Rum 101

RUM is a distilled liquor made from sugar, sugar cane juice and/or molasses by a process of fermentation and distillation. Distillation is done using pot stills (known as batch distillation, the method used to distill brandy - why some rum may be referred to as sugar brandy) or column stills (known as continuous distillation, which may produce a more consistent product). The distillate, a clear liquid, is then usually aged in wooden casks, typically of oak. Most of the world's rum comes from the Caribbean, where it originated (most accounts credit the island of Barbados with its creation, though Cuba, Brazil, and Guyana all also claim its origination) after Europeans introduced the sugar cane plant from Asia to the region and applied their Brandy methodology to what was essentially a waste by-product of sugar production, molasses.

The age of the rum as indicated on the label does not necessarily refer to all the liquid in the bottle as most rums are a blend of various aged rums in order to produce a desired taste, smoothness, and alcohol content. In the U.S., if a distiller wants to indicate a rum's age on the label, by law they have to use the youngest rum in the blend. However, in most other countries, particularly in the Caribbean, the bottle is usually labeled with the oldest age in the blend. Thus, a rum with a blend of ages varying from 2 to 12 years is labeled "2 Years Old" in the US and "12 Years Old" almost everywhere else.

Rum is primarily produced in the following styles:

White Rums
White Rums, also referred to as light, silver, or platinum, are light-bodied and are typically aged less than 12 months in uncharred oak barrels. They are dry, colorless, strong, and typically without any overwhelming flavors aside from a general sweetness and taste of alcohol. As such, they are often used as a base for cocktails. White rums are sometimes filtered after aging to remove color.

Gold Rums
Gold Rums, also called amber rums, are light- to medium-bodied rums that are generally aged about 3 years in wooden barrels, usually charred oak barrels that have been previously used to age a different spirit such as whiskey or sherry. Rums referred to as añejo are aged for more than 3 and up to 10 years, and may be considered dark rums depending on color. Gold rums are richer flavored, deeper colored (naturally through aging or from the addition of caramel) and mellower than light rums.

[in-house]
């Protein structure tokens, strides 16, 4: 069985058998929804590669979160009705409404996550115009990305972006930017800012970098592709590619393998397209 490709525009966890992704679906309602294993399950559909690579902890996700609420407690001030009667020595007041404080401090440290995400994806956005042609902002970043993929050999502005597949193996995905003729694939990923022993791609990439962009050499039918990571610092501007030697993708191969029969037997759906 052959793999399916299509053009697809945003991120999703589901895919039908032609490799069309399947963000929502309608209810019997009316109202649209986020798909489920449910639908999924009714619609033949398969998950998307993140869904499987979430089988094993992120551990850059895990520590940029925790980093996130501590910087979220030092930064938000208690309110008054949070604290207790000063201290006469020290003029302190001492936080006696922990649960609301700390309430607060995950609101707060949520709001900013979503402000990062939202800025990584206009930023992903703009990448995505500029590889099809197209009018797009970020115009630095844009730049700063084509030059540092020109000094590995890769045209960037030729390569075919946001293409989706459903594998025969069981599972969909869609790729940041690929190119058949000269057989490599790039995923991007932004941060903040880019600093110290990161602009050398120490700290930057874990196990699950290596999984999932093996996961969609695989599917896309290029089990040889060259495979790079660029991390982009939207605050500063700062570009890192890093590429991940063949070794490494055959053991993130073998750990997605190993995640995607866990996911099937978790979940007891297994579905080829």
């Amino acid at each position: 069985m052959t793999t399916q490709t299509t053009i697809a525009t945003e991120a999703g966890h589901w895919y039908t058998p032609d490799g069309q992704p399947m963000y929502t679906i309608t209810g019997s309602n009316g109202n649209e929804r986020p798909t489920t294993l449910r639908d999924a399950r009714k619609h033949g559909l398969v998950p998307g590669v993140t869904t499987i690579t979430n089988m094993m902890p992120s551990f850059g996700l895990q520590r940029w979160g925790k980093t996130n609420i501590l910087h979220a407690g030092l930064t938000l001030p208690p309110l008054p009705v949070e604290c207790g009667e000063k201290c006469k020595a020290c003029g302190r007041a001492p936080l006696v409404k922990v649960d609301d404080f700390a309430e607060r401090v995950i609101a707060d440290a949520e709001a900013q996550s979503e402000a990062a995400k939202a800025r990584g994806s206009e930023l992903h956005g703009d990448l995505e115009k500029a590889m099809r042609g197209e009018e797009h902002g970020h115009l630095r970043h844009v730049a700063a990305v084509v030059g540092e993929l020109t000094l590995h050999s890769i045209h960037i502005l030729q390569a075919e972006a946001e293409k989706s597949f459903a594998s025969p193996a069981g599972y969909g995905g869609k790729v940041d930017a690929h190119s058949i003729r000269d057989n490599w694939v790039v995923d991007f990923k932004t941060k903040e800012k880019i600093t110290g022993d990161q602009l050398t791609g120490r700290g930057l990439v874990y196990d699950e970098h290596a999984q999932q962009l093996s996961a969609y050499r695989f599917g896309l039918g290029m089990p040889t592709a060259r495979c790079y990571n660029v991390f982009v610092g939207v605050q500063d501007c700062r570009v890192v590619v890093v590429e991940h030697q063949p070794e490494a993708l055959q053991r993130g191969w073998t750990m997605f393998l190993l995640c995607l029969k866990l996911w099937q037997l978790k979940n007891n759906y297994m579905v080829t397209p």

Dark (and Aged) Rums
Dark Rums are - surprise, surprise - darker than gold rums. They are generally produced in pot stills and are often aged longer (typically more than 5 years, and may be aged for decades), in heavily charred barrels. Like gold rums, some dark rums may also achieve their color through the addition of caramel. Dark rums are medium- to full-bodied and have more robust flavors, aromas and textures than light or gold rums. Black rums are the darkest variety of rum, usually from heavy molasses use and the addition of extra caramel and spices. They are primarily used as added flavor in tropical drinks and are the most common form of rum used in cooking.

Spiced Rums
Spiced Rums, sometimes referred to as Aromatic Rums, are gold rums with added spices and tropical flavorings, though many cheaper brands are made from spicing inexpensive white rums and darkened with artificial caramel coloring.

Infused Rums
Infused Rums, also known as Flavored Rums, are typically made from light-bodied rums, and are infused with the essence of ingredients such as fruits, coffee, vanilla, or coconut. They are often bottled at less than 80 proof.

Sugar Cane Rums
Sugar Cane Rums are made from fresh sugar cane juice as opposed to molasses, and as such retain more of the pure flavor of the sugar cane. These rums are particularly popular in French-Speaking Caribbean countries where they are known as Rhum Agricole. In Brazil, the popular sugar cane spirit is known as Cachaça. Similarly, aguardiente, Spanish for "painful water," is a harsh, unaged sugar cane spirit popular in Central America.

Rum Cream
Rum Creams, as the name implies, are rum- and cream-based liqueur drinks.

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